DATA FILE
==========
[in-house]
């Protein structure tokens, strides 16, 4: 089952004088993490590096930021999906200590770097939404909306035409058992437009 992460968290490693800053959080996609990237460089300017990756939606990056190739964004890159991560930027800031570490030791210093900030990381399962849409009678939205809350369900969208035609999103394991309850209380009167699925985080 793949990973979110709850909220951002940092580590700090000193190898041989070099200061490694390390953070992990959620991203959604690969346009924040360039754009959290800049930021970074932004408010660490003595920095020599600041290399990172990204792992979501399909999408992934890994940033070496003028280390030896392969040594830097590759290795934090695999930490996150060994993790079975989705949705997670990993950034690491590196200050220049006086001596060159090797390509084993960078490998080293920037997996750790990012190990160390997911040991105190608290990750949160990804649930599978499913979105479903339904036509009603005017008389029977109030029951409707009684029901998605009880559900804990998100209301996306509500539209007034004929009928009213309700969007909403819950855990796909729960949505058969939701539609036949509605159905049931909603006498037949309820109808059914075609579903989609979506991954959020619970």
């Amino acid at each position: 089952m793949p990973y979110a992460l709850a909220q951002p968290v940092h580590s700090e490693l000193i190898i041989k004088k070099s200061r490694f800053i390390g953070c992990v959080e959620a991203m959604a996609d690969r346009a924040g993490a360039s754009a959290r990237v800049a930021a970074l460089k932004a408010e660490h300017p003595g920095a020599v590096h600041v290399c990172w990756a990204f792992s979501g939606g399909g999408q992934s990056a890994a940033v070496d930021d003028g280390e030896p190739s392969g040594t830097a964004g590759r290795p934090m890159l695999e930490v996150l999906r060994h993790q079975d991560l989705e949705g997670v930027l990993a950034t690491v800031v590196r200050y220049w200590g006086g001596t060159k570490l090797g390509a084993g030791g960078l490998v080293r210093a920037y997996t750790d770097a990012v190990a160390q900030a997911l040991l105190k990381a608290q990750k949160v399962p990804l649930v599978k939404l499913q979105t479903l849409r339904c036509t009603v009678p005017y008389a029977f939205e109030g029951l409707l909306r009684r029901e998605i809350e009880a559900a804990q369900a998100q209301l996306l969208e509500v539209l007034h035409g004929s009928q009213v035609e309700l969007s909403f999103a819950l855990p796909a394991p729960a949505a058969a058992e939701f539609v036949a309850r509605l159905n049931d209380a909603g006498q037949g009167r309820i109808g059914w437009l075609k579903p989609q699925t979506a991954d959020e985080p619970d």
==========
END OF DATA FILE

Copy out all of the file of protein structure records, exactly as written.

[in-house]
């Protein structure tokens, strides 16, 4: 089952004088993490590096930021999906200590770097939404909306035409058992437009 992460968290490693800053959080996609990237460089300017990756939606990056190739964004890159991560930027800031570490030791210093900030990381399962849409009678939205809350369900969208035609999103394991309850209380009167699925985080 793949990973979110709850909220951002940092580590700090000193190898041989070099200061490694390390953070992990959620991203959604690969346009924040360039754009959290800049930021970074932004408010660490003595920095020599600041290399990172990204792992979501399909999408992934890994940033070496003028280390030896392969040594830097590759290795934090695999930490996150060994993790079975989705949705997670990993950034690491590196200050220049006086001596060159090797390509084993960078490998080293920037997996750790990012190990160390997911040991105190608290990750949160990804649930599978499913979105479903339904036509009603005017008389029977109030029951409707009684029901998605009880559900804990998100209301996306509500539209007034004929009928009213309700969007909403819950855990796909729960949505058969939701539609036949509605159905049931909603006498037949309820109808059914075609579903989609979506991954959020619970």
């Amino acid at each position: 089952m793949p990973y979110a992460l709850a909220q951002p968290v940092h580590s700090e490693l000193i190898i041989k004088k070099s200061r490694f800053i390390g953070c992990v959080e959620a991203m959604a996609d690969r346009a924040g993490a360039s754009a959290r990237v800049a930021a970074l460089k932004a408010e660490h300017p003595g920095a020599v590096h600041v290399c990172w990756a990204f792992s979501g939606g399909g999408q992934s990056a890994a940033v070496d930021d003028g280390e030896p190739s392969g040594t830097a964004g590759r290795p934090m890159l695999e930490v996150l999906r060994h993790q079975d991560l989705e949705g997670v930027l990993a950034t690491v800031v590196r200050y220049w200590g006086g001596t060159k570490l090797g390509a084993g030791g960078l490998v080293r210093a920037y997996t750790d770097a990012v190990a160390q900030a997911l040991l105190k990381a608290q990750k949160v399962p990804l649930v599978k939404l499913q979105t479903l849409r339904c036509t009603v009678p005017y008389a029977f939205e109030g029951l409707l909306r009684r029901e998605i809350e009880a559900a804990q369900a998100q209301l996306l969208e509500v539209l007034h035409g004929s009928q009213v035609e309700l969007s909403f999103a819950l855990p796909a394991p729960a949505a058969a058992e939701f539609v036949a309850r509605l159905n049931d209380a909603g006498q037949g009167r309820i109808g059914w437009l075609k579903p989609q699925t979506a991954d959020e985080p619970d």